Tuesday, April 19, 2011

"Badass" review by Richard C Shaffer

I remember the first time I read an article by Ben Thompson, author of Badass: A Relentless Onslaught of the Toughest Warlords, Vikings, Samurai, Pirates, Gunfighters, and Military Commanders to Ever Live.

I was on a website called Bullshido, all about martial arts and specifically targeting the difference between good martial arts schools/styles and bad ones. Within their forum there was a section written by a man known as Phrost. It was called Badass of the Month, and it was the October 2009 article on Captain Mad Jack Churchill.

Now I don’t actually know if Phrost and Ben Thompson are the same person, but when I found Mr. Thompson’s book in early 2010, I saw several similarities. Mr. Thompson runs the website Badass of the Week.com. If they are not the same, they have similar influences.

Unlike his website, (which has Darth Vader, the Hanta Virus, Ivan Drago, The Movie Starship Troopers, and the B-2 Bomber on it) Badass: The Book, has 350 pages of, as Mr. Thompson calls it, Badassitude. Real, historically accurate, badassitude.

The book is a series of short biographies about 40 people who exemplify Mr. Thompson’s definition of Badassitude. That definition is summarized in his introductory chapter by the following line: “These men and women were all aspiring to different things, but every character highlighted in these pages went balls-out after what they wanted, never backed down, and didn’t stop until they’d achieved their goals, however honorable to nefarious they may have been. In the end, that kind of determination, drive, and will is what really forges true badasses.”

Although written in a profane and misogynistic style, Mr. Thompson uses the politically incorrect motifs of his writing to enhance the humor and shock value of the historical incredibility of these people.

When Chapter One is a Pharaoh of Egypt and Chapter Forty is an Israeli Commando Leader, you know that everything in-between has to be profound, profane, and unbiased. And Mr. Thompson succeeds at this.

Mr. Thompson, a Florida State Cum Laude in History and Political Science, backs his facts with a comprehensive bibliography, in case anyone wants to denounce his mastery of entertaining trivia.

As for the articles themselves, they are very entertaining, although at times it becomes a little hard to distinguish fact from hyperbole. These cases are especially brought to light in chapters where what sounds outlandish for a modern-day person is the truth of the exploits of a man of antiquity; but Mr. Thompson can hardly be blamed for that.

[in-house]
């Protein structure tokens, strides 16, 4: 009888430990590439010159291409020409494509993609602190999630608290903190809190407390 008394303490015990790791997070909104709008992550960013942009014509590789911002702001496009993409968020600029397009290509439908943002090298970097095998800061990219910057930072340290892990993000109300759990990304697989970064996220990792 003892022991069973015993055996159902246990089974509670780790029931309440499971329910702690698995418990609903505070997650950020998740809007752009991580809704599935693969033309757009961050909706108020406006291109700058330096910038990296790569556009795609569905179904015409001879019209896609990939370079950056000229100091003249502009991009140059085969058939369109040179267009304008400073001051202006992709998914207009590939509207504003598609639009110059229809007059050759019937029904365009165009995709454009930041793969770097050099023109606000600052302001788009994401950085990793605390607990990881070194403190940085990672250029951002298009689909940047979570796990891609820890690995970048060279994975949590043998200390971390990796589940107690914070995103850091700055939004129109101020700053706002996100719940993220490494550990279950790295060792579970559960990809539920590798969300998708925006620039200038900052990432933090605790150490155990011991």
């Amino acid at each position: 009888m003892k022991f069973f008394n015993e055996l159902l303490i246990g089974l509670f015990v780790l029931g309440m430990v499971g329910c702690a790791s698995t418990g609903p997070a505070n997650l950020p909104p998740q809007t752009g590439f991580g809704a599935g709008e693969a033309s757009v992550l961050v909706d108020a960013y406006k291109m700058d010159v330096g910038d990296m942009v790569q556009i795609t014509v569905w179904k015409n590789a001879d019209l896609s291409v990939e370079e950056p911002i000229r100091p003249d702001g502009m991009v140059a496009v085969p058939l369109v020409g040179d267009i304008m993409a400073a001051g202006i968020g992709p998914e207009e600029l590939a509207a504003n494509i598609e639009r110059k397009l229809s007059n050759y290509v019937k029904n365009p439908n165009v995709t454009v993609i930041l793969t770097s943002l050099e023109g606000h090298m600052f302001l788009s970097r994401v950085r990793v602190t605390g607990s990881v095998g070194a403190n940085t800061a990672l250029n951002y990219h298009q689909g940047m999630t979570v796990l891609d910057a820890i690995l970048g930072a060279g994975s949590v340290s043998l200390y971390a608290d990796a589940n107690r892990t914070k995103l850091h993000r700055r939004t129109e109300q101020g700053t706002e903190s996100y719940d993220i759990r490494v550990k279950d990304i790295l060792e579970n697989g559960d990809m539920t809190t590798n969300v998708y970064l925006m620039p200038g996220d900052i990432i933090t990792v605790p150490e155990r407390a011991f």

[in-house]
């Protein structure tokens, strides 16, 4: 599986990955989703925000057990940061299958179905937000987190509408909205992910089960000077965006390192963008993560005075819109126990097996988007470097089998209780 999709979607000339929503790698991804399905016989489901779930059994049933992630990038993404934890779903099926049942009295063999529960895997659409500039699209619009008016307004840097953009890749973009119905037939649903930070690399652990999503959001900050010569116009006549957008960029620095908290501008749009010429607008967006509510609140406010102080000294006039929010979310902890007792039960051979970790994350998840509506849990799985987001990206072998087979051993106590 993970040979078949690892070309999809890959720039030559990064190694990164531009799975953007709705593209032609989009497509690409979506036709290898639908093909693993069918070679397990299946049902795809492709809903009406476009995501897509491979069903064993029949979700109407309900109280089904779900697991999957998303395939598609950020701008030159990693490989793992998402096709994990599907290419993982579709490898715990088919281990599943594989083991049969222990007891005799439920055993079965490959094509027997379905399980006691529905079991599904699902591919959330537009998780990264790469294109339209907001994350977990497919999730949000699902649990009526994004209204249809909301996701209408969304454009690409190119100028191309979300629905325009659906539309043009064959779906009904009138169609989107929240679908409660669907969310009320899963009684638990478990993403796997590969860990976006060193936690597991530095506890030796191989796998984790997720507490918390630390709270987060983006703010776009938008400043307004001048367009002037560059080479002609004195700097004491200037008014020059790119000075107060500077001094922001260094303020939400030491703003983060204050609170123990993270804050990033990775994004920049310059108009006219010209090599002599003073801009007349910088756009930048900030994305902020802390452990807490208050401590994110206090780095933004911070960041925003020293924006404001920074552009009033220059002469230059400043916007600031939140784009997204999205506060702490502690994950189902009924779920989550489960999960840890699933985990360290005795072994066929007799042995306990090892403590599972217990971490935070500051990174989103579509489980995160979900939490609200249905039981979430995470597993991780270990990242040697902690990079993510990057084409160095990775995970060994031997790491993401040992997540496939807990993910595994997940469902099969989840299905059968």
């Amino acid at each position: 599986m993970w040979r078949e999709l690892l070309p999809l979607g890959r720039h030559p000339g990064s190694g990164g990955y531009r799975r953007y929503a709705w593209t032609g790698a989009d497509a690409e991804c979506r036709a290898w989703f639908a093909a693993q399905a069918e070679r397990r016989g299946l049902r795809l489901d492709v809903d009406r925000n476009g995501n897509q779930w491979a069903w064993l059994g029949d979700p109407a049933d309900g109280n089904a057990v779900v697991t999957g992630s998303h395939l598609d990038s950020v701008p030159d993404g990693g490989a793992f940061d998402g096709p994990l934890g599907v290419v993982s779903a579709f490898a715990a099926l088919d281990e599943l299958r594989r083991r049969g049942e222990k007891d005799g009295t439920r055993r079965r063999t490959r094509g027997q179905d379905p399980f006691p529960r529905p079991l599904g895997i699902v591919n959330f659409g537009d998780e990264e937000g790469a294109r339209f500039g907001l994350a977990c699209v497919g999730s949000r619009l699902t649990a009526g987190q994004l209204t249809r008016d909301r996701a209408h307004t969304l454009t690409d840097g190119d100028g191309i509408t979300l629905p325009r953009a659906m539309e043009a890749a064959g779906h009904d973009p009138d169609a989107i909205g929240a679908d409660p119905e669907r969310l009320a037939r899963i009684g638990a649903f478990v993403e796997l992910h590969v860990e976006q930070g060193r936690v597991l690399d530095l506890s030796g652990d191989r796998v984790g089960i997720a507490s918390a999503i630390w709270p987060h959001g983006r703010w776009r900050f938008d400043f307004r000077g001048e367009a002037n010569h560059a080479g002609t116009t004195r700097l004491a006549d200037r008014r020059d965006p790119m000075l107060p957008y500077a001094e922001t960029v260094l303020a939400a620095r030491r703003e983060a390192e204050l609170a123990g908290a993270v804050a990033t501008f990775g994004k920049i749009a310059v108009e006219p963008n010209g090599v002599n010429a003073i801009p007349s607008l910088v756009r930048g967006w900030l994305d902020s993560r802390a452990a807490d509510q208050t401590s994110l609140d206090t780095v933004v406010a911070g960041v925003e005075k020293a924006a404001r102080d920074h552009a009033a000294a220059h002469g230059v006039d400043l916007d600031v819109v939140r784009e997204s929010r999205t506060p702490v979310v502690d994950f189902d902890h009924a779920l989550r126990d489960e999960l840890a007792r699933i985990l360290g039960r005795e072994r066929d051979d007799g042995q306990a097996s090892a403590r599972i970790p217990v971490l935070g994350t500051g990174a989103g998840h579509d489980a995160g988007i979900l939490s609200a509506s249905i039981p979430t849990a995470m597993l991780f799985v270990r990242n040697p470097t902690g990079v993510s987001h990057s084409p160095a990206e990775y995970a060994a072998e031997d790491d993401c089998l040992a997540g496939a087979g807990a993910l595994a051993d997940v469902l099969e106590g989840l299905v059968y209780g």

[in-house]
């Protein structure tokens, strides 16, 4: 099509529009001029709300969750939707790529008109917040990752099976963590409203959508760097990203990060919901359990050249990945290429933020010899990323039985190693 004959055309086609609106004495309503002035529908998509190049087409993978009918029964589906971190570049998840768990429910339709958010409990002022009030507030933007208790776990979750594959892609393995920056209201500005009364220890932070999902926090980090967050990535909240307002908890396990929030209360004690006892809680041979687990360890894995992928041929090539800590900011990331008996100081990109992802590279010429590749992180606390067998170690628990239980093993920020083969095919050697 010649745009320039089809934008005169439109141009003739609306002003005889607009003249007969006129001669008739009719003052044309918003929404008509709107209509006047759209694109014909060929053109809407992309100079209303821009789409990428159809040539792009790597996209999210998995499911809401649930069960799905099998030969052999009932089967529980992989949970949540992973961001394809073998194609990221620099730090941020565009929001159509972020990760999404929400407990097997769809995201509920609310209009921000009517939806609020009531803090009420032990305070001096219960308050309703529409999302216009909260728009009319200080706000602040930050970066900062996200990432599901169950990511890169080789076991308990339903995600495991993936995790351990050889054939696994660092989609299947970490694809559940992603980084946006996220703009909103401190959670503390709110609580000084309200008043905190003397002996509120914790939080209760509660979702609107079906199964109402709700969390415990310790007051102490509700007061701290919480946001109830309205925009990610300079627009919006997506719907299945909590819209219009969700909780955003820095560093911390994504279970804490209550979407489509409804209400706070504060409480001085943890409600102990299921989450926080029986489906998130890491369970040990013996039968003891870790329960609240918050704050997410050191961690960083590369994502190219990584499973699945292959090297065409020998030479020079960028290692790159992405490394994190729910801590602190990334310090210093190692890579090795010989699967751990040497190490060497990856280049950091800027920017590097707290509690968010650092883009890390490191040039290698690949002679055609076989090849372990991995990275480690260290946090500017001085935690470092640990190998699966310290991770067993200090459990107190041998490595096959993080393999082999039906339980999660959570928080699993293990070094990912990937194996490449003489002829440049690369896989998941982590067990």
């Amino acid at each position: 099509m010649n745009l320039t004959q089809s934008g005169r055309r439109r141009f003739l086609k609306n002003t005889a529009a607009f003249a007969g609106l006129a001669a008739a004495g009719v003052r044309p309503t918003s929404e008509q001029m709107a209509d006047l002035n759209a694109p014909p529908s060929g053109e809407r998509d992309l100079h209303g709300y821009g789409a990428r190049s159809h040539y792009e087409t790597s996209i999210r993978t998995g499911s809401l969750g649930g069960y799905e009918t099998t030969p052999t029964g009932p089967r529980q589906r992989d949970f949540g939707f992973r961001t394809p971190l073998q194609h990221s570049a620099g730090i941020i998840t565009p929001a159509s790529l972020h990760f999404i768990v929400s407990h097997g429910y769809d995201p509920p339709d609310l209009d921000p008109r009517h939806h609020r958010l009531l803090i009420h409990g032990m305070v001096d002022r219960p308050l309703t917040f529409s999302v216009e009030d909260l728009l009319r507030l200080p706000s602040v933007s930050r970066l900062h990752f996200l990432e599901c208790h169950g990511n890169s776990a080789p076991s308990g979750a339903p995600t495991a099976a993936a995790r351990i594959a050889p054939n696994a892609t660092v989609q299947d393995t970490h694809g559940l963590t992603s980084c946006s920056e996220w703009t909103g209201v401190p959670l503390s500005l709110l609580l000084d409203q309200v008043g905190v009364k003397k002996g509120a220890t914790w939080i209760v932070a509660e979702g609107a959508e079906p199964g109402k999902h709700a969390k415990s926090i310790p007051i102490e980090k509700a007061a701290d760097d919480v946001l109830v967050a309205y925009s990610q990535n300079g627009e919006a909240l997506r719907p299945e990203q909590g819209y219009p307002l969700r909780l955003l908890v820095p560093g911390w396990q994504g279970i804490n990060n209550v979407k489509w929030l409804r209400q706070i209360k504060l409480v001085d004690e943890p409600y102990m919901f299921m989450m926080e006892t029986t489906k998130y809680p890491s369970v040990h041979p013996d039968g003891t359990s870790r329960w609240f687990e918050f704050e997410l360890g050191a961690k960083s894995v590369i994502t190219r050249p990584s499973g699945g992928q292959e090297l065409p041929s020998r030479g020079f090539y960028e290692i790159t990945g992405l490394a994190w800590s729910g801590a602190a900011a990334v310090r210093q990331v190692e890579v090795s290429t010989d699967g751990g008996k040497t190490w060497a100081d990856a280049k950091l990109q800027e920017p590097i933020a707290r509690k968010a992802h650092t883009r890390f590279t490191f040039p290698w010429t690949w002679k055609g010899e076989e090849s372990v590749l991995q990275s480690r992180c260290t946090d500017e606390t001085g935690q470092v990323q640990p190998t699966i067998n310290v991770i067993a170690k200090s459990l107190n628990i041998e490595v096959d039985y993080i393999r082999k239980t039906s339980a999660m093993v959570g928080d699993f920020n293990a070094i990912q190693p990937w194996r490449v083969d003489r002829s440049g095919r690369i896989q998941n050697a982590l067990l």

The book doesn’t always differentiate between cold-hard fact and ancient myth, but when dealing with someone like Wolf the Quarrelsome who was only mentioned by name in historical texts twice, it does make sense and aids the entertaining story Mr. Thompson creates.

I would have liked to see a few other people brought into the feature, such as Guan Yu or Lu Bu, maybe Sgt. York, and perhaps even Hua Mulan or a few of the members of the 108 Outlaws of Chinese classic Water Margin. A few samurai besides Tomoe and Musashi would have been nice, too, like Torii Motoada or Yamanaka Shikanosuke Yukimori. But I suppose there’s always room in the sequel.

And like I said before, a feminist would burn her bra at some of the more misogynistic lines in the book. However that would be her loss for not reading the actual articles, especially the ones for Tomoe Gozen and Irina Sebrova, women who show up some of the men on the list. Mr. Thompson doesn’t shy away from that fact.

One strange chapter was that of Nikola Tesla, which made me fear the book was about to droop to the mundane, but Mr. Thompson is able to bring out the light of Tesla and put him on-par with the likes of Genghis Khan and Drac—err, Vlad the Impaler. Nothing quite like a man who can make you really believe the original Dracula is more fearsome than the literary one.

All in all, it is a very entertaining and imaginative account of historical awesomeness, all written in an insanely amusing and informative style.

If you have a weak heart or aren’t willing to look between the lines of his political incorrectness, Mr. Thompson’s writing style will definitely put you off. But it would be your own fault for not realizing just how funny and brilliant he is!

I fell into an advanced reading copy, which I got for free, from a friend in the newspaper industry who thought I would enjoy the book. And the best way I can describe this book is to say that I still bought a final copy of it. The review copy I had was missing a few of the 80+ quality illustrations that would eventually make it into the final product and a few of the articles ran off the page.

The illustrations, by the way, are done very nicely as a precursor to each chapter to give a visual feel of the character in question. As well there are several little illustrations at the bottom of the pages which are pretty fancy. They come from the minds, and the hands, of Steve Belledin, Miguel Coimbra, Thomas Denmark, and Matt Haley.

Even with the ARC limitations, I still downright loved the book enough to go out and pay $17 for a final copy of my own. Of course, its for sale on Amazon for $12 now, but I still wouldn’t have wanted to wait this long to get my hands on it.

Paying $17, when you can just wait a year to get it for $12, or simply live with the sub-par free version you got? I’m sure Mr. Thompson would agree that wouldn’t be very badass of me.

~Richard C Shaffer